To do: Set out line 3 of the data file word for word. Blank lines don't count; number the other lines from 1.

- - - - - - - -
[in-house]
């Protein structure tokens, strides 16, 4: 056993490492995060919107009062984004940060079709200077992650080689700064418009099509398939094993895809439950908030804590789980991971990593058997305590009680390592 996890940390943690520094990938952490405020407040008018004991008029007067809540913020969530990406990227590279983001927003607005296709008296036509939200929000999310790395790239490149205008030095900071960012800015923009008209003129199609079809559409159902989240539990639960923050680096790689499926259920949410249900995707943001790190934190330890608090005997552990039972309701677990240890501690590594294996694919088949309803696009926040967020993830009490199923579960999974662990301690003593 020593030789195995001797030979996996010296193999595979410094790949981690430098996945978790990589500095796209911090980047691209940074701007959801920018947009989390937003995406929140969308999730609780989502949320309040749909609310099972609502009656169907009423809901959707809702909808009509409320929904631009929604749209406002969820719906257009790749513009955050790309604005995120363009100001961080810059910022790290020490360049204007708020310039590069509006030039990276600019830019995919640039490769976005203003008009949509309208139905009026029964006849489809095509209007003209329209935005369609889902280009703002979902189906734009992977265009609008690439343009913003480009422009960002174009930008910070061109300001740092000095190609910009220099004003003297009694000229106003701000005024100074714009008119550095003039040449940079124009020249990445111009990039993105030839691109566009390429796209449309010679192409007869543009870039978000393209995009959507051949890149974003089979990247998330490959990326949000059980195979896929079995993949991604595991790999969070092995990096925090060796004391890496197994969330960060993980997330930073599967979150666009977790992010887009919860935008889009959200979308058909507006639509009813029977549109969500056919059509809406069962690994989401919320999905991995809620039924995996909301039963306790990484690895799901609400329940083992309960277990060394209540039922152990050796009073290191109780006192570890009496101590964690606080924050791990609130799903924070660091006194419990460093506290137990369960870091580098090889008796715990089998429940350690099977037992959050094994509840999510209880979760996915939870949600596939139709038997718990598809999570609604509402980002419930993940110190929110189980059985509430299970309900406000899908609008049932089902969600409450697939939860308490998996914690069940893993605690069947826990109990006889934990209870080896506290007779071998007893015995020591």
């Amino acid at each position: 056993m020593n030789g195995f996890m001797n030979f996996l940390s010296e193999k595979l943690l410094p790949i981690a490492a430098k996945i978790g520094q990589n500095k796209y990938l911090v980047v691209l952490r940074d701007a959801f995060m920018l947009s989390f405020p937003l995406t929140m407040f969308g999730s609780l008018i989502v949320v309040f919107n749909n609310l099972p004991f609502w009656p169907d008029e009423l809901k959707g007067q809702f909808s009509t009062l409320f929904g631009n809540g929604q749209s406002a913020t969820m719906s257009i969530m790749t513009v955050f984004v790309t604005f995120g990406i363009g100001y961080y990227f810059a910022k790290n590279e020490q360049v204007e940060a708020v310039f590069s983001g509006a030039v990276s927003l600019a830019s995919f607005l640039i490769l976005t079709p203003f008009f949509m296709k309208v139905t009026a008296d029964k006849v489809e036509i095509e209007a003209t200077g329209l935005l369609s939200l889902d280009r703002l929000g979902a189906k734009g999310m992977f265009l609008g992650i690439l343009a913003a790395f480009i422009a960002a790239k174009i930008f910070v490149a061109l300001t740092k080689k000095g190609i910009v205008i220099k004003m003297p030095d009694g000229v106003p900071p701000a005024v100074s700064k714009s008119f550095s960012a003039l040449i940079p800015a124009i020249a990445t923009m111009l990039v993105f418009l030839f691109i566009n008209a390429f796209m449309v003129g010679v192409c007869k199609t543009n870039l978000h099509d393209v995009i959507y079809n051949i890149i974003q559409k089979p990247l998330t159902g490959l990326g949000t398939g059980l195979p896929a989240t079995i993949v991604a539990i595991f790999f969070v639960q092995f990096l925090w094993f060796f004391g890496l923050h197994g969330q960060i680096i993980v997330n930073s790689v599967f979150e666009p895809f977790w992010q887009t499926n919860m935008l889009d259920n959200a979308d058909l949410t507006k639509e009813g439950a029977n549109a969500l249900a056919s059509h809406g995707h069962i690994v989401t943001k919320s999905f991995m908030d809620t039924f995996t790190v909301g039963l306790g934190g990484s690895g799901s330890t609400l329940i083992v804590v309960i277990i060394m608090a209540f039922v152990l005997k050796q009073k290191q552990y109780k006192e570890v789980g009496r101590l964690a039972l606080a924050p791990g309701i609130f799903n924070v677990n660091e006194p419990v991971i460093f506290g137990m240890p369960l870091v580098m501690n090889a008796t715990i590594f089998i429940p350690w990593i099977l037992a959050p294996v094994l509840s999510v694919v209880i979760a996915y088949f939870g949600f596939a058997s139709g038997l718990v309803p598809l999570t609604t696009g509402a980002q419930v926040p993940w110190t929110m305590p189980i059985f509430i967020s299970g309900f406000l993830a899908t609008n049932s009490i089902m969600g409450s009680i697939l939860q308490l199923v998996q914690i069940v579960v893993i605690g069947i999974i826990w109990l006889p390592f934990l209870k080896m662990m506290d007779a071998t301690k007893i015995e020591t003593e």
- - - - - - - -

């Amino acid at each position: 056993m020593n030789g195995f996890m001797n030979f996996l940390s010296e193999k595979l943690l410094p790949i981690a490492a430098k996945i978790g520094q990589n500095k796209y990938l911090v980047v691209l952490r940074d701007a959801f995060m920018l947009s989390f405020p937003l995406t929140m407040f969308g999730s609780l008018i989502v949320v309040f919107n749909n609310l099972p004991f609502w009656p169907d008029e009423l809901k959707g007067q809702f909808s009509t009062l409320f929904g631009n809540g929604q749209s406002a913020t969820m719906s257009i969530m790749t513009v955050f984004v790309t604005f995120g990406i363009g100001y961080y990227f810059a910022k790290n590279e020490q360049v204007e940060a708020v310039f590069s983001g509006a030039v990276s927003l600019a830019s995919f607005l640039i490769l976005t079709p203003f008009f949509m296709k309208v139905t009026a008296d029964k006849v489809e036509i095509e209007a003209t200077g329209l935005l369609s939200l889902d280009r703002l929000g979902a189906k734009g999310m992977f265009l609008g992650i690439l343009a913003a790395f480009i422009a960002a790239k174009i930008f910070v490149a061109l300001t740092k080689k000095g190609i910009v205008i220099k004003m003297p030095d009694g000229v106003p900071p701000a005024v100074s700064k714009s008119f550095s960012a003039l040449i940079p800015a124009i020249a990445t923009m111009l990039v993105f418009l030839f691109i566009n008209a390429f796209m449309v003129g010679v192409c007869k199609t543009n870039l978000h099509d393209v995009i959507y079809n051949i890149i974003q559409k089979p990247l998330t159902g490959l990326g949000t398939g059980l195979p896929a989240t079995i993949v991604a539990i595991f790999f969070v639960q092995f990096l925090w094993f060796f004391g890496l923050h197994g969330q960060i680096i993980v997330n930073s790689v599967f979150e666009p895809f977790w992010q887009t499926n919860m935008l889009d259920n959200a979308d058909l949410t507006k639509e009813g439950a029977n549109a969500l249900a056919s059509h809406g995707h069962i690994v989401t943001k919320s999905f991995m908030d809620t039924f995996t790190v909301g039963l306790g934190g990484s690895g799901s330890t609400l329940i083992v804590v309960i277990i060394m608090a209540f039922v152990l005997k050796q009073k290191q552990y109780k006192e570890v789980g009496r101590l964690a039972l606080a924050p791990g309701i609130f799903n924070v677990n660091e006194p419990v991971i460093f506290g137990m240890p369960l870091v580098m501690n090889a008796t715990i590594f089998i429940p350690w990593i099977l037992a959050p294996v094994l509840s999510v694919v209880i979760a996915y088949f939870g949600f596939a058997s139709g038997l718990v309803p598809l999570t609604t696009g509402a980002q419930v926040p993940w110190t929110m305590p189980i059985f509430i967020s299970g309900f406000l993830a899908t609008n049932s009490i089902m969600g409450s009680i697939l939860q308490l199923v998996q914690i069940v579960v893993i605690g069947i999974i826990w109990l006889p390592f934990l209870k080896m662990m506290d007779a071998t301690k007893i015995e020591t003593e």